A new lease on life?
A group of Summerland residents have joined forces in an effort to preserve the town’s most well known landmark.
Saving the Summerland Packing House from the same fate that befell the Naramata fruit packing facility was a thought that has been foremost in the minds of several Summerland residents; it was this common goal that brought together a group of five women to determine the feasibility of turning the Packing House into a venue for local artisan food, wine, arts and culture.
The conviction that the demolition of the Packing House would be a big loss for Summerland and the Okanagan, is the driving force for a group determined to save it. Barbara Thornburn, Stephanie Seaton, Linda Beaven, Denise MacDonald and Margaret Holler have formed a committee to determine the feasibility of converting it into a viable business opportunity and in the process locate others who support and share their vision for this historic landmark.
The idea is to create a Granville Island style market environment combined with a centre for cultural and artistic pursuits. This is being done with the assistance of others who have experience with similar projects or are qualified to act as project advisors.
Partial funding for a feasibility study has been granted from the Thompson Okanagan Tourism Association (TOTA) through the Summerland Chamber of Commerce.
In the initial stages a few select core organizations will be contacted to determine the level of interest for participation as core group stakeholders. To date a number of market-style smaller retailers have shown interest in being located at the facility and once it is determined that the project is feasible, applications will be sent to the appropriate parties.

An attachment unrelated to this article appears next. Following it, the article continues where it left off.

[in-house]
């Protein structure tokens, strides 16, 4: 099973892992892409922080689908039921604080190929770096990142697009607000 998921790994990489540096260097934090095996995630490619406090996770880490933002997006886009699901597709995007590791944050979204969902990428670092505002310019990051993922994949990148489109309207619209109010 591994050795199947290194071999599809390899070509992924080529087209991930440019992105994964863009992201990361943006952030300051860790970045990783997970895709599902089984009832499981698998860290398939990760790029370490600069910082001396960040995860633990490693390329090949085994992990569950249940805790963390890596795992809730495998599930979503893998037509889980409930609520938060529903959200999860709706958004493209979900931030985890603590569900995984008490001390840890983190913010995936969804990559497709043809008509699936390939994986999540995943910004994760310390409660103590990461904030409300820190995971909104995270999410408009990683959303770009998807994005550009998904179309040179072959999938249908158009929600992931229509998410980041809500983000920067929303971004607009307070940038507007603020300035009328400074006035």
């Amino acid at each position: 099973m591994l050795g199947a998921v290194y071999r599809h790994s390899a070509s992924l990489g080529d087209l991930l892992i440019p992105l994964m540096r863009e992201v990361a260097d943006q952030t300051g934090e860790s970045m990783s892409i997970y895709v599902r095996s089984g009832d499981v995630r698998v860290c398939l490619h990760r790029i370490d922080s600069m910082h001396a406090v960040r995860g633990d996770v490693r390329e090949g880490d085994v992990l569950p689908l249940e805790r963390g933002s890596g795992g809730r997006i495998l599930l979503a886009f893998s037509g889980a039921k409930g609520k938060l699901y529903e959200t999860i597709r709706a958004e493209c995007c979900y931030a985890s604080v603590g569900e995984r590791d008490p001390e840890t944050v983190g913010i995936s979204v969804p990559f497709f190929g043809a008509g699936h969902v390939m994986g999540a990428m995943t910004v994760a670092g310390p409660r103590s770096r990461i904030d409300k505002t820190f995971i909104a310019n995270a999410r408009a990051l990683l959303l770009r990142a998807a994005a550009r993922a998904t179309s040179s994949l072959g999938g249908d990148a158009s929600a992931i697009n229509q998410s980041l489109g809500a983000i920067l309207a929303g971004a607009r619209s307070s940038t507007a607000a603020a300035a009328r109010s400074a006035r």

The overriding theme as a foundation for the Summerland Packing House merchants would be the promotion of the ‘shop locally’ philosophy. There are a number of different businesses fitting the criteria that would be suited to the project. The objective is two-fold; to promote local growers, farmers and artisans and to increase the number of visitors coming to Summerland throughout the year.
Consumer buying trends are moving towards sustainability and the ‘buy local’ premise goes a long way to help build a community. The Packing House would be an integral part in the promotion of this philosophy for Summerland.
In addition to potentially being a hub for local retailers, the Packing House is also an ideal space for events such as the Rotary Goodwill Shakespeare Festival, live theatre and music, art showings and other arts-based programs.
Members of the Summerland Community Cultural Development Committee (CCDC) form part of the group seeking to engage the community in the development of the Packing House project.
Contact the Packing House project committee for more information: Packing House Project
Update Feb 7, 2013:
The Summerland Packing House has been taken off the market and the ‘For Sale’ sign will be coming down.
The fruit growers who own the valley’s fruit packing facilities have decided to put the Summerland Packing House back into use as a receiving and storage facility for the apple industry, according to Packing House Director, Ron Vollo.
The facility may also be available for other mixed uses and discussions will follow, to determine what can be done at the Packing House. We will post more on that later when we’ve had a chance to talk to the appropriate people.
Note: The attached proposal was presented to Mayor Janice Perrino in 2012 by Barbara Thornburn and Toni Boot. Download a copy of the official Packing House Proposal.
article/photography by Stephanie Seaton